Bone defect repair is a challenging clinical problem in musculoskeletal system, especially in orthopaedic disorders such as steroid associated osteonecrosis (SAON). Magnesium (Mg) as a biodegradable metal with properly mechanical properties has been investigating for a long history. In this study, Mg powder, poly (lactide-co-glycolide) (PLGA), β-tricalcium phosphate (β-TCP) were the elements to formulate a novel porous PLGA/TCP/Mg (PTM) scaffolds using low temperature rapid prototyping (LT-RP) technology. The physical characterization of PTM scaffold and Mg ions release were analyzed in vitro. The osteogenic and angiogenic properties of PTM scaffolds, as well as the biosafety after implantation were assessed in an established SAON rabbit model. Our results showed that the PTM scaffold possessed well-designed bio-mimic structure and improved mechanical properties. Findings of dynamic contrast-enhanced magnetic resonance imaging (DCE-MRI) and micro-computed tomography (micro CT)-based angiography indicated that PTM scaffold could increase blood perfusion and promote new vessel ingrowth at 4 weeks after surgery, meanwhile, a plenty of newly formed vessels with well-architective structure were observed at 8 weeks. Correspondingly, at 12 weeks after surgery, micro-CT, histological and mechanical properties analysis showed that PTM could significant enhance new bone formation and strengthen newly formed bone mechanical properties. The mean bone volume in PTM group was 56.3% greater than that in PT group. Biosafety assessments from 0 to 12 weeks after implantation did not induce increase in serum Mg ions concentration, and immune response, liver and kidney function parameters were all at normal level. These findings suggested that the PTM scaffold had both osteogenic and angiogenic abilities which were synergistic effect in enhancing new bone formation and strengthen newly formed bone quality in SAON. In summary, PTM scaffolds are promising composite biomaterials for repairing challenging bone defect that would have great potential for its clinical translation.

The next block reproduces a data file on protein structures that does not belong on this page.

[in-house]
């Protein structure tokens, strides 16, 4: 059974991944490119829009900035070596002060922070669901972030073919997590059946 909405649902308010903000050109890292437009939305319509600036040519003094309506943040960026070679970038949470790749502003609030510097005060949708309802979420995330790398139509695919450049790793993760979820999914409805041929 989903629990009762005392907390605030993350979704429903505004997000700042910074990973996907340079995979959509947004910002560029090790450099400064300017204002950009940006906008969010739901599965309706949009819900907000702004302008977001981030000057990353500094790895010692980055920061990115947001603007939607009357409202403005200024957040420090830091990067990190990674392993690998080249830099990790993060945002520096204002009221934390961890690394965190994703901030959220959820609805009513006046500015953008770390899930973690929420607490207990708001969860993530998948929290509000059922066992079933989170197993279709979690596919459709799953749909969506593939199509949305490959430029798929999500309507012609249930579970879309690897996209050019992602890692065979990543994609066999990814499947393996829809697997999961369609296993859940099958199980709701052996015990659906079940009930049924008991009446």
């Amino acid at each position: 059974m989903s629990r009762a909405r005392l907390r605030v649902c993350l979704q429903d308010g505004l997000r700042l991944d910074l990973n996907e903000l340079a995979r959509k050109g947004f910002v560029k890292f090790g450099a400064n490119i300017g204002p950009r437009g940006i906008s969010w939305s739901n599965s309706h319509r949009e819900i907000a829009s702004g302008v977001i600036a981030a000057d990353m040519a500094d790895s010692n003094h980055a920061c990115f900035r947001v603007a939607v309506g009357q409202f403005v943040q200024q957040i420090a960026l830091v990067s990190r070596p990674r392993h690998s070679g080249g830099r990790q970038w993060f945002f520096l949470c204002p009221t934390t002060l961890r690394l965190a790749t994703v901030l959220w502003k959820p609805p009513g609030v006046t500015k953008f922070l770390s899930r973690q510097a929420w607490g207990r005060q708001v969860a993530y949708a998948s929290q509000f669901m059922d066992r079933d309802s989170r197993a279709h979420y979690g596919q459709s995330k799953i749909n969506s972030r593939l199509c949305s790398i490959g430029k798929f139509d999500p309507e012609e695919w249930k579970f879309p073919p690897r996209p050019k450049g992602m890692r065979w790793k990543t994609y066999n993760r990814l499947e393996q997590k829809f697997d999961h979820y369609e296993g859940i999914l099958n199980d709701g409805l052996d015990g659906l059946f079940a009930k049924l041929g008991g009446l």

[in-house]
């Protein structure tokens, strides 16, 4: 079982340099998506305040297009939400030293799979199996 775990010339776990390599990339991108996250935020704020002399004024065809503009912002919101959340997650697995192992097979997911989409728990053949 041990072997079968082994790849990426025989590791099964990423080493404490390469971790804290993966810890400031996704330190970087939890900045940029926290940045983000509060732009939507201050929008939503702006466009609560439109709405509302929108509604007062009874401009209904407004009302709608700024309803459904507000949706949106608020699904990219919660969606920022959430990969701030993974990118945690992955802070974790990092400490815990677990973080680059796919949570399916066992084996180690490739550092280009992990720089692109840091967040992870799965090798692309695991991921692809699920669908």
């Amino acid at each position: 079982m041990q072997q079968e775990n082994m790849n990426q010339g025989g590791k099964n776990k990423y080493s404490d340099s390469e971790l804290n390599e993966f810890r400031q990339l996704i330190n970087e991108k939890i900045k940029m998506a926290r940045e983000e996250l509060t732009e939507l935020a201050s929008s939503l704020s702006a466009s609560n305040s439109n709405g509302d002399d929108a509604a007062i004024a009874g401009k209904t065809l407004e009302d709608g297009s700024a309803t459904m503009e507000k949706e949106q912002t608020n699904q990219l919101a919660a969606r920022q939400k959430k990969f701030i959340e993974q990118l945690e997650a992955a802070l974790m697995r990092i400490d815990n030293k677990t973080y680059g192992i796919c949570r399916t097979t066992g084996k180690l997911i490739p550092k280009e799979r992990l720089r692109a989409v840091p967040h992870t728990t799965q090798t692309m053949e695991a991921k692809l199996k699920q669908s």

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            Autologous bone marrow cell implantation in the treatment of non-traumatic osteonecrosis of the femoral head: Five year follow-up of a prospective controlled study.